"Capitalism, by ignoring the finite nature of resources and by neglecting the long-term well-being of the planet and its potentially crucial biodiversity, threatens our existence. Fifty and one-hundred-year horizons are important despite the “tyranny of the discount rate,” and grandchildren do have value. My conclusion is that capitalism does admittedly do a thousand things better than other systems: it only currently fails in two or three. Unfortunately for us all, even a single one of these failings may bring capitalism down and us with it."  

Read in Grantham’s latest newsletter especially part two: "Your grandchildren have no value (and other deficiencies of capitalism)" 

Here are a few remarkable quotes from the brilliant analysis:

Damage to the “commons,” known as “externalities” has been discussed for decades, although the most threatening one – loss of our collective ability to feed ourselves, through erosion and fertilizer depletion – has received little or no attention. There have been no useful tricks proposed, however, for how we will collectively impose sensible, survivable, long-term policies over problems of the “commons.” To leave it to capitalism to get us out of this fix by maximizing its short-term profits is dangerously naïve and misses the point: capitalism and corporations have absolutely no mechanism for dealing with these problems, and seen through a corporate discount rate lens, our grandchildren really do have no value.”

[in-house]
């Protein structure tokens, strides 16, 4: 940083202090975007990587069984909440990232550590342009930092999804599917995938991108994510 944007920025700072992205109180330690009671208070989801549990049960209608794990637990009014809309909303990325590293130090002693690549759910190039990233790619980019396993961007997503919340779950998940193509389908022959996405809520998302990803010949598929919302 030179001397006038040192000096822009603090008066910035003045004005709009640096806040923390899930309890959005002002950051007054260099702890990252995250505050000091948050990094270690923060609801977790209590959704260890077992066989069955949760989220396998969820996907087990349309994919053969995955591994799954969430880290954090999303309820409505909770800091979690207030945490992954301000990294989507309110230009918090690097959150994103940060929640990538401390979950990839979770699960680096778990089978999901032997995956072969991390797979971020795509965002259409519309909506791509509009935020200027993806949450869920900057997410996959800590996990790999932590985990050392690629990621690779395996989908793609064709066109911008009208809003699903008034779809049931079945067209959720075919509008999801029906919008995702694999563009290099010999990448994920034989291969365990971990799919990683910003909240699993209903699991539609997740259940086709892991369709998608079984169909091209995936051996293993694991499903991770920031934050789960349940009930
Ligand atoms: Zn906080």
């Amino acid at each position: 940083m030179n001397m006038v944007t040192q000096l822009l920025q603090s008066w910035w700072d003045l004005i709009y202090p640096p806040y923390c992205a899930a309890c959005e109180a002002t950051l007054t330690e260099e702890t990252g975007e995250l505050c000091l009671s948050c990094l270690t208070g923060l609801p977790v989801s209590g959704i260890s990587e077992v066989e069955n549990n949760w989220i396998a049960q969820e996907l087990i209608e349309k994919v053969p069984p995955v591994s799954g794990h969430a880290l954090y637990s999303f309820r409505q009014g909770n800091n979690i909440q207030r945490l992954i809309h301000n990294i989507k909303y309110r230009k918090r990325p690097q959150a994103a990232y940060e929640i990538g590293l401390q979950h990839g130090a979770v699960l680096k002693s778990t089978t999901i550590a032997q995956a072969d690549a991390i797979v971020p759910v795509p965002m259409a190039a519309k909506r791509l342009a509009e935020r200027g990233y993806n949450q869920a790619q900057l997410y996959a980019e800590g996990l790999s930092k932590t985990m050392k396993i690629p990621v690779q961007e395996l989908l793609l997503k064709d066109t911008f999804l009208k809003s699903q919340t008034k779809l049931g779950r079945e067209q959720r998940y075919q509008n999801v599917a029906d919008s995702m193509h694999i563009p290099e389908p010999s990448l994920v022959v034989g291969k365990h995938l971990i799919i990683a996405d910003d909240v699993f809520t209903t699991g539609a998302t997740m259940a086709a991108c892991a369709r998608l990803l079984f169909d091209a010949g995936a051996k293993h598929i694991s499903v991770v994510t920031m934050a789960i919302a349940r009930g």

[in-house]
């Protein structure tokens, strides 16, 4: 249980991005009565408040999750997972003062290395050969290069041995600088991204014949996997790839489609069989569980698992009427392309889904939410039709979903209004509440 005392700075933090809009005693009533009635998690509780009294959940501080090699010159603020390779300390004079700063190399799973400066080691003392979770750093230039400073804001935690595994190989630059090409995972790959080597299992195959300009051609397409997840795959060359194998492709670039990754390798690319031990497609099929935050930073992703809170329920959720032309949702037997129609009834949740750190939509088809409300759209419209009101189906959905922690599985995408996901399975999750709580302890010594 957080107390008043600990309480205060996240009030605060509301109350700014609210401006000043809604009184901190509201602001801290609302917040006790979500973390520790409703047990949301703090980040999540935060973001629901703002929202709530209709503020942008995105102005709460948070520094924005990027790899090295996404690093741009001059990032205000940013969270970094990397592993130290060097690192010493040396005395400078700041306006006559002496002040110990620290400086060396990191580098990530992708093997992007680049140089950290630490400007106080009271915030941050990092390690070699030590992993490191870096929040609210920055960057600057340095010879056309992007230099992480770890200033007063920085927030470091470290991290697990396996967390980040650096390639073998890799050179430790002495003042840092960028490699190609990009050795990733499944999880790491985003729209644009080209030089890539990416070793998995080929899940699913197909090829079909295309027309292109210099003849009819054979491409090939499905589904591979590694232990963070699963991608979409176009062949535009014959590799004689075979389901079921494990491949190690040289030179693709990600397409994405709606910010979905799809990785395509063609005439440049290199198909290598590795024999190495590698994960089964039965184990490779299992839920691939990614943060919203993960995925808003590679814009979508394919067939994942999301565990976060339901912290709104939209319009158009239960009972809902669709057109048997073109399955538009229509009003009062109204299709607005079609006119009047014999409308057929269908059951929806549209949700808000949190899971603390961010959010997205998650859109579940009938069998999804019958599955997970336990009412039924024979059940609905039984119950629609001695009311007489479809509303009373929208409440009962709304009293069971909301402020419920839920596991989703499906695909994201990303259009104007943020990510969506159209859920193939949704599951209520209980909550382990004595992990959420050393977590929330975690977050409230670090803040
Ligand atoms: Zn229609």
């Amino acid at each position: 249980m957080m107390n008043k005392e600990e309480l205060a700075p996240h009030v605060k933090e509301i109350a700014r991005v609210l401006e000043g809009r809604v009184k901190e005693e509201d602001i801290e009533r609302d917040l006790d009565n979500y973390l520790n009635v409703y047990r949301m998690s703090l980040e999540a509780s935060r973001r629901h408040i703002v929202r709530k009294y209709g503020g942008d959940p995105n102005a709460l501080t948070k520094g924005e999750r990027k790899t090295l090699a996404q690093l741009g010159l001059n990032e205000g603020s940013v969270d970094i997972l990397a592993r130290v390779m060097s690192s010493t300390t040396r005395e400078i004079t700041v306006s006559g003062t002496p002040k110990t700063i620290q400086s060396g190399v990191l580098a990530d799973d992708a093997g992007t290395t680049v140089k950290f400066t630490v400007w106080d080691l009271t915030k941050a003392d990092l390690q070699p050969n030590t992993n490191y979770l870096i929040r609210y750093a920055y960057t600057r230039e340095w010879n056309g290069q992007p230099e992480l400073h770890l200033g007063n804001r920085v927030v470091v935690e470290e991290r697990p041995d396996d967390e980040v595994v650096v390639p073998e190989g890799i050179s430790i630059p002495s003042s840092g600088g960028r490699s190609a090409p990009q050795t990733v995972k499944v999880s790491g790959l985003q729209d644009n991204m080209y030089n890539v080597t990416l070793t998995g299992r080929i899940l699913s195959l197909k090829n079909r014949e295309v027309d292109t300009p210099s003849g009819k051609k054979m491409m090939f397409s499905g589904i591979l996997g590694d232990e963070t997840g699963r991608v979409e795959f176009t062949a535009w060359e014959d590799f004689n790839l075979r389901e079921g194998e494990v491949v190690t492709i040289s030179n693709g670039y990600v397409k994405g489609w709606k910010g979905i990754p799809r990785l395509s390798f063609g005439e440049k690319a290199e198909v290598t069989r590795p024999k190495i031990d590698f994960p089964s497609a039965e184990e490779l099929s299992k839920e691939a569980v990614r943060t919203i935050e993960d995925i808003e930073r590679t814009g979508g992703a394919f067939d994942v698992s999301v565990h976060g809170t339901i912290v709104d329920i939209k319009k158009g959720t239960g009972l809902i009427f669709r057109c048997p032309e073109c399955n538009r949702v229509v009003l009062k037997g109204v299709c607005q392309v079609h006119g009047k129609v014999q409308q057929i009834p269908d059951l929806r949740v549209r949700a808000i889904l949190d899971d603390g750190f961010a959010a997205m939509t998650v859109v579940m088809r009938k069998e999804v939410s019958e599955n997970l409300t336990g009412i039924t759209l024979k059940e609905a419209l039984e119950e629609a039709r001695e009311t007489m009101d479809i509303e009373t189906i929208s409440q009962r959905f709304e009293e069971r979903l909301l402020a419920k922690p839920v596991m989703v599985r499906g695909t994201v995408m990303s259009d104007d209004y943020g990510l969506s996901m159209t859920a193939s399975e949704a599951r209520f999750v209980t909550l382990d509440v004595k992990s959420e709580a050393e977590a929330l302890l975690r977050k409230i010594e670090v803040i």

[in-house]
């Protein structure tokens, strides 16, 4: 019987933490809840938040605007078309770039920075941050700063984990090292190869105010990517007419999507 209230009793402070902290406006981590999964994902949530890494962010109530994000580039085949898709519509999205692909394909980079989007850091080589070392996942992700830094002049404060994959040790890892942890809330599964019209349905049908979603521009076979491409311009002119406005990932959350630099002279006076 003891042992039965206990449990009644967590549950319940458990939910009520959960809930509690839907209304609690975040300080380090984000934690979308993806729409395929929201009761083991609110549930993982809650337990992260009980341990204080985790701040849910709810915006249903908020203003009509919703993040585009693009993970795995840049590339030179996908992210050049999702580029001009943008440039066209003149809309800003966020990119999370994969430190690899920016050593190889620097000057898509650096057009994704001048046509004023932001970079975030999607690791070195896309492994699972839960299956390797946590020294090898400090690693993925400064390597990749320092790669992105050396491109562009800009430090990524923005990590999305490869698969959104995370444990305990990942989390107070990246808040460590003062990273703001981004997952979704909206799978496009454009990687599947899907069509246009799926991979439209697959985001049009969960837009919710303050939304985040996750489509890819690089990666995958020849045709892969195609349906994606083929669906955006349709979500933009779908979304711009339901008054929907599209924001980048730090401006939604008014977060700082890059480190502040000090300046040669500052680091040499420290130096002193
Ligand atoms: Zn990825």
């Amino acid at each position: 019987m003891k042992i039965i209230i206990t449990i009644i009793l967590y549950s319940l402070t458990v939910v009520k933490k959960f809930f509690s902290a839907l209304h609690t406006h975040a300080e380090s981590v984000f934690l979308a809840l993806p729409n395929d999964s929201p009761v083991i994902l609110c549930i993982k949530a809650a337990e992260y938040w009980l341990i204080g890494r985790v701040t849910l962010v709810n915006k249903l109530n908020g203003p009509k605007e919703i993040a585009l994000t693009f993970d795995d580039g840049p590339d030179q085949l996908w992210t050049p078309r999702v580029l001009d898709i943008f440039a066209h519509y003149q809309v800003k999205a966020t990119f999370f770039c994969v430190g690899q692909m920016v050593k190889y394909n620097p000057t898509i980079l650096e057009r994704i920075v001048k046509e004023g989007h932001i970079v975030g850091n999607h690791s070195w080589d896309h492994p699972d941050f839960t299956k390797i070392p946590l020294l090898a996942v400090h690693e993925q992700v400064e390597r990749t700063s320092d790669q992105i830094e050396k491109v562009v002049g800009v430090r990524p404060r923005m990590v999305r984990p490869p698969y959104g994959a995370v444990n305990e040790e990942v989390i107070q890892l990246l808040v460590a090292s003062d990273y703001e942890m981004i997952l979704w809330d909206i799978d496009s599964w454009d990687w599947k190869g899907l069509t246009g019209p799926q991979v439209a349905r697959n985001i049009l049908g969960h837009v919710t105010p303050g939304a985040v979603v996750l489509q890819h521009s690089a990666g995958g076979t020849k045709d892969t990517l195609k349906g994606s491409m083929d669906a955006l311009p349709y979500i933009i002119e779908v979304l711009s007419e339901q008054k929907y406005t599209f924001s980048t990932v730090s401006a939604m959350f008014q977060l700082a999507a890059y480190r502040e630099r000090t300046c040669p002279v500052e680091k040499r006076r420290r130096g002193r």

and one on corporate lobbying in the US:

Today’s version of U.S. capitalism has died and gone to heaven on this issue. A company is now free to spend money to influence political outcomes and need tell no one, least of all its own shareholders, the technical owners. So, rich industries can exert so much political influence that they now have a dangerous degree of influence over Congress. And the issues they most influence are precisely the ones that matter most, the ones that are most important to society’s long-term well-being, indeed its very existence. Thus, taking huge benefits from Nature and damaging it in return is completely free and all attempts at government control are fought with costly lobbying and advertising.”

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